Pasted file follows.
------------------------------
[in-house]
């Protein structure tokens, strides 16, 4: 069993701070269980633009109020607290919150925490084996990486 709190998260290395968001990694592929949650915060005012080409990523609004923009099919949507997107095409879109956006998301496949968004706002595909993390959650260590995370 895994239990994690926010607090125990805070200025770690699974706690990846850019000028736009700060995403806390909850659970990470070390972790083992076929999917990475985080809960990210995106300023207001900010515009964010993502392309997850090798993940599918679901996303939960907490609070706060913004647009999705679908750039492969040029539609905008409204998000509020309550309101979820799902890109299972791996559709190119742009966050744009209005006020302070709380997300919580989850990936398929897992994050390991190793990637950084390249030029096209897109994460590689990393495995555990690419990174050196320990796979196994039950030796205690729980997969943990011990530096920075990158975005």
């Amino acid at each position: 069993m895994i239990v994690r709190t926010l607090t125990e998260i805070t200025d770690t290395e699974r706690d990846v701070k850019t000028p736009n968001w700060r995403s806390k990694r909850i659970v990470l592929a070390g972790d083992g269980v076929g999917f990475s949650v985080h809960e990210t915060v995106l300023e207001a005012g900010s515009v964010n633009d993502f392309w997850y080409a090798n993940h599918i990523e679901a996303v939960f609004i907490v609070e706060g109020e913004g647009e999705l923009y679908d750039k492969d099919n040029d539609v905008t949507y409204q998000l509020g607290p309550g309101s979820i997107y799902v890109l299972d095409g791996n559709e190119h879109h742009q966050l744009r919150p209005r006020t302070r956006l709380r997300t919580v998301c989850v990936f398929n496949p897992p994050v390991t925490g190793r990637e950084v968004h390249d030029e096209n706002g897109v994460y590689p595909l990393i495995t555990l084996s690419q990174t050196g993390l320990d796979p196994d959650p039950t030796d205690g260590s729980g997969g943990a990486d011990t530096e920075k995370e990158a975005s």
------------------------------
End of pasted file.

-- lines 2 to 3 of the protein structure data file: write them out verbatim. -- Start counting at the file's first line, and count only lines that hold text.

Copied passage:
């Protein structure tokens, strides 16, 4: 069993701070269980633009109020607290919150925490084996990486 709190998260290395968001990694592929949650915060005012080409990523609004923009099919949507997107095409879109956006998301496949968004706002595909993390959650260590995370 895994239990994690926010607090125990805070200025770690699974706690990846850019000028736009700060995403806390909850659970990470070390972790083992076929999917990475985080809960990210995106300023207001900010515009964010993502392309997850090798993940599918679901996303939960907490609070706060913004647009999705679908750039492969040029539609905008409204998000509020309550309101979820799902890109299972791996559709190119742009966050744009209005006020302070709380997300919580989850990936398929897992994050390991190793990637950084390249030029096209897109994460590689990393495995555990690419990174050196320990796979196994039950030796205690729980997969943990011990530096920075990158975005």
């Amino acid at each position: 069993m895994i239990v994690r709190t926010l607090t125990e998260i805070t200025d770690t290395e699974r706690d990846v701070k850019t000028p736009n968001w700060r995403s806390k990694r909850i659970v990470l592929a070390g972790d083992g269980v076929g999917f990475s949650v985080h809960e990210t915060v995106l300023e207001a005012g900010s515009v964010n633009d993502f392309w997850y080409a090798n993940h599918i990523e679901a996303v939960f609004i907490v609070e706060g109020e913004g647009e999705l923009y679908d750039k492969d099919n040029d539609v905008t949507y409204q998000l509020g607290p309550g309101s979820i997107y799902v890109l299972d095409g791996n559709e190119h879109h742009q966050l744009r919150p209005r006020t302070r956006l709380r997300t919580v998301c989850v990936f398929n496949p897992p994050v390991t925490g190793r990637e950084v968004h390249d030029e096209n706002g897109v994460y590689p595909l990393i495995t555990l084996s690419q990174t050196g993390l320990d796979p196994d959650p039950t030796d205690g260590s729980g997969g943990a990486d011990t530096e920075k995370e990158a975005s």